|Journal||Canadian Journal of Law and Society|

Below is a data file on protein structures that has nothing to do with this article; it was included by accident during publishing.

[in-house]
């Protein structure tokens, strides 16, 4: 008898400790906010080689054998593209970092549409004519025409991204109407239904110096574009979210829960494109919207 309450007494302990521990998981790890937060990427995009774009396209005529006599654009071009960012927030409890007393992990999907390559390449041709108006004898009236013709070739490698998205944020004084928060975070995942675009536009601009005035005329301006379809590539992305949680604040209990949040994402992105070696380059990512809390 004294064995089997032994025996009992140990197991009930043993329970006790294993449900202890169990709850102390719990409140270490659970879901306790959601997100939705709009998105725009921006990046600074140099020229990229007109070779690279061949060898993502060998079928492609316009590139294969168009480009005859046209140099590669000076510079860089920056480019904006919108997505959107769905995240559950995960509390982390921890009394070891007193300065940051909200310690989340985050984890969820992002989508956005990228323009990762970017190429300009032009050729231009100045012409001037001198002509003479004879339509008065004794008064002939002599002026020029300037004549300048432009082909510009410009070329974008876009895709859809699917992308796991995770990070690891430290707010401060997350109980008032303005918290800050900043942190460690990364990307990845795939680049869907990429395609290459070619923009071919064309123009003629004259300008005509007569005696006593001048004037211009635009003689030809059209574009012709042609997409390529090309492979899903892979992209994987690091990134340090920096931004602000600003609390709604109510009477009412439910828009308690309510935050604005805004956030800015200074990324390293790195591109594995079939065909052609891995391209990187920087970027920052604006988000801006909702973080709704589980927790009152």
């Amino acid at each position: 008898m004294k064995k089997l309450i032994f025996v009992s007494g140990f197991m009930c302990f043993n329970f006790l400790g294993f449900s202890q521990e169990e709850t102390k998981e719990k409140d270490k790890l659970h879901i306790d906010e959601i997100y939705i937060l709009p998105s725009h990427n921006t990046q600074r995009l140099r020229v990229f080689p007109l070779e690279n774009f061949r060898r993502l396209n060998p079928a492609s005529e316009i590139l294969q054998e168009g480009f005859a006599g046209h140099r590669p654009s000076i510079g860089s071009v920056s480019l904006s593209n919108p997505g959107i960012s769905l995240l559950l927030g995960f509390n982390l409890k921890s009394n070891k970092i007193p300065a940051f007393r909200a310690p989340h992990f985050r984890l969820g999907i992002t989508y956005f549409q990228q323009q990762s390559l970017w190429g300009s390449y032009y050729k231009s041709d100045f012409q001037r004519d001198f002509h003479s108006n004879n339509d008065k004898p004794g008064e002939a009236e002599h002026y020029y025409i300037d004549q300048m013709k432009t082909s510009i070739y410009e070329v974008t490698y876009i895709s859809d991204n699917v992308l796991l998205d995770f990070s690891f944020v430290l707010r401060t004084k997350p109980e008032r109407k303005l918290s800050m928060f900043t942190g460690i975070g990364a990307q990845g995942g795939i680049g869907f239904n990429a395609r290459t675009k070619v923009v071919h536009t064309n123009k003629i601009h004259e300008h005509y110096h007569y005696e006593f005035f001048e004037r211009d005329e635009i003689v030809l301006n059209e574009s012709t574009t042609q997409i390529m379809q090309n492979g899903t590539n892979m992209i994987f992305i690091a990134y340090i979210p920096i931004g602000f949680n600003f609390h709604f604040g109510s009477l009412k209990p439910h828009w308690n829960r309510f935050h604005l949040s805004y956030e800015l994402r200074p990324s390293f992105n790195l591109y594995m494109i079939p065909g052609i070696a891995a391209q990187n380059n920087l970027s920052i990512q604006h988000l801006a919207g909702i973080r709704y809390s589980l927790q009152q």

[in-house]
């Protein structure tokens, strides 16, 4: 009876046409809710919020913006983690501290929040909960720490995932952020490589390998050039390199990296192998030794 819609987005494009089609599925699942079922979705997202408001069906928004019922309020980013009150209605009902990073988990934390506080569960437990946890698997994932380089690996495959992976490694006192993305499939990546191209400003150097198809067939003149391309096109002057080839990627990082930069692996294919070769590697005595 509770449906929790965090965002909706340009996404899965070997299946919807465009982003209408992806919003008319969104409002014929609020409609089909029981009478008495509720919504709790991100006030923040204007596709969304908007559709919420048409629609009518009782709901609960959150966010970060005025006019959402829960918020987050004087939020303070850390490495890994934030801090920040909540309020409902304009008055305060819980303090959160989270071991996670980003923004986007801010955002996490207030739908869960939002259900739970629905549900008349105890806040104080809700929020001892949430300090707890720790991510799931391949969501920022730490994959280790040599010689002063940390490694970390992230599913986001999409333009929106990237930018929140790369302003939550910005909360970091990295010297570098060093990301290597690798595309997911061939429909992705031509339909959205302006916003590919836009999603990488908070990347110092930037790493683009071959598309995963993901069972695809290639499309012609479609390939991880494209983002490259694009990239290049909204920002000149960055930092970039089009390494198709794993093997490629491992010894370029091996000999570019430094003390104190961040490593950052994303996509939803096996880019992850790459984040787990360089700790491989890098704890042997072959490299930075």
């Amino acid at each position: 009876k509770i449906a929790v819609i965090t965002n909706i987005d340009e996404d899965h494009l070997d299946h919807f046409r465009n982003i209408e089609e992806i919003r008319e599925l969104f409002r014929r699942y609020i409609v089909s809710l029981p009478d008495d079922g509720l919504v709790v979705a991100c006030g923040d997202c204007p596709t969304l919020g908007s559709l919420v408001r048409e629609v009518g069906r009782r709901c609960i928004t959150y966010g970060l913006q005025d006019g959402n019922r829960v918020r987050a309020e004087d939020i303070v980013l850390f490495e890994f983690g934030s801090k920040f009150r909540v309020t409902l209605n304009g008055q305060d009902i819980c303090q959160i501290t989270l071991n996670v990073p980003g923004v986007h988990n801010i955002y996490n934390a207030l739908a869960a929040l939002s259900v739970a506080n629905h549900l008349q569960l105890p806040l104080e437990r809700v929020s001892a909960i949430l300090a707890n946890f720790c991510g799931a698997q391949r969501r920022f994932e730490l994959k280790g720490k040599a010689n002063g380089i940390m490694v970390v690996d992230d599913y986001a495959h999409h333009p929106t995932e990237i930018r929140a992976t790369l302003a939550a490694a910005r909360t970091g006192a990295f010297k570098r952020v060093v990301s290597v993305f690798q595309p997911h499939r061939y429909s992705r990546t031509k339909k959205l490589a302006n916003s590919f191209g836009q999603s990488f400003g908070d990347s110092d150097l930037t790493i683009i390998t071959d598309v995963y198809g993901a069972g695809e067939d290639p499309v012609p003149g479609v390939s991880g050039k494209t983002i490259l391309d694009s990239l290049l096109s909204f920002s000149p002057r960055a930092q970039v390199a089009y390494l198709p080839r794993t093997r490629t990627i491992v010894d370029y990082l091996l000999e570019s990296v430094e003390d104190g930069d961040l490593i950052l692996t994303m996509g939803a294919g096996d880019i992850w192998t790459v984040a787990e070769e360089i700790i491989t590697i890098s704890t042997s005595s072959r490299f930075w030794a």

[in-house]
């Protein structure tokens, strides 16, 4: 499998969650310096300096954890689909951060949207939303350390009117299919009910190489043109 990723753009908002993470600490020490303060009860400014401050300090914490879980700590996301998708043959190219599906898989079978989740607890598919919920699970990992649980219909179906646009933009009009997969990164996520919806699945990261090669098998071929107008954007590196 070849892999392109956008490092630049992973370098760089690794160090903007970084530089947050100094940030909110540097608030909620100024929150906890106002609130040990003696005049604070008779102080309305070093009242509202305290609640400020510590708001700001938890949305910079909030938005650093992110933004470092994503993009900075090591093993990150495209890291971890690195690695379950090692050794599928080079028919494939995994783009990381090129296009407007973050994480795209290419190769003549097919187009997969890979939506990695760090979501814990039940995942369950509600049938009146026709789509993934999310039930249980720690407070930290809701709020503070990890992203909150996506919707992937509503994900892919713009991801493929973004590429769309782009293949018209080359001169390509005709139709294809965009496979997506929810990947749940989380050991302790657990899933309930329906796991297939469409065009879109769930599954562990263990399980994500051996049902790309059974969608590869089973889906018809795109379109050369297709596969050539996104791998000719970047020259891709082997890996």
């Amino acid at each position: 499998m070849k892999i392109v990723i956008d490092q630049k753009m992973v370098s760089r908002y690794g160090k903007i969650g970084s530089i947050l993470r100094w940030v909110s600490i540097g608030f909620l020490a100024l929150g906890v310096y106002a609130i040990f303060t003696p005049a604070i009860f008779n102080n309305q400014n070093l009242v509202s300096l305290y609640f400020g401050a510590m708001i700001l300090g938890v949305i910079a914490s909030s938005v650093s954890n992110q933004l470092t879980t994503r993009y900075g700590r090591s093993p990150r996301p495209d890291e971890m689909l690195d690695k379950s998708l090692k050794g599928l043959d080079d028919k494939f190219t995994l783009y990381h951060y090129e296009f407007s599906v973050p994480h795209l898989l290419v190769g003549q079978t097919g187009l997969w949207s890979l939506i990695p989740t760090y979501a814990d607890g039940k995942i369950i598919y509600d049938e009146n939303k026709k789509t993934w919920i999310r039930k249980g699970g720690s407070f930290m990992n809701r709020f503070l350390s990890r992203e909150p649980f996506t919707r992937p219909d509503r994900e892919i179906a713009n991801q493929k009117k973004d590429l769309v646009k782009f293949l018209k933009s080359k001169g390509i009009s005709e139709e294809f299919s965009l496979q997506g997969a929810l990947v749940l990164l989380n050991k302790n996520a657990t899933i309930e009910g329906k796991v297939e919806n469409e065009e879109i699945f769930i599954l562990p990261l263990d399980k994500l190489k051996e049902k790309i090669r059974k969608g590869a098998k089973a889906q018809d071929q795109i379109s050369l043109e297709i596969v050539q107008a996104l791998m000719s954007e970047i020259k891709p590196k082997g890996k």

The dominant story of matrimonial property law reform in English Canada treats the farming family case of Murdoch v. Murdoch as the great catalyst for change, but there are persistent inequalities affecting farm women, even in provinces that have made progressive changes in the law of relationship breakdown. The farm is the quintessential family business and is both place of residence and source of income. Since the farm is not readily divisible, it is not surprising that all the major marital property law cases to reach the Supreme Court of Canada have involved farm property. What is surprising is that most provincial property reforms, though inspired by the Murdoch case, explicitly exclude farms from division, and those that include farms in the property to be divided still have mechanisms that tend to favour husbands. This article examines Canadian courts’ gendered conceptualization of what constitutes a family business by examining the cases on farm property and the related legislative reforms. Feminists, and all women who have benefited from matrimonial property law reform, have an obligation to recognize the problems created by our persistent failure to understand the farm as simultaneously home and place of business.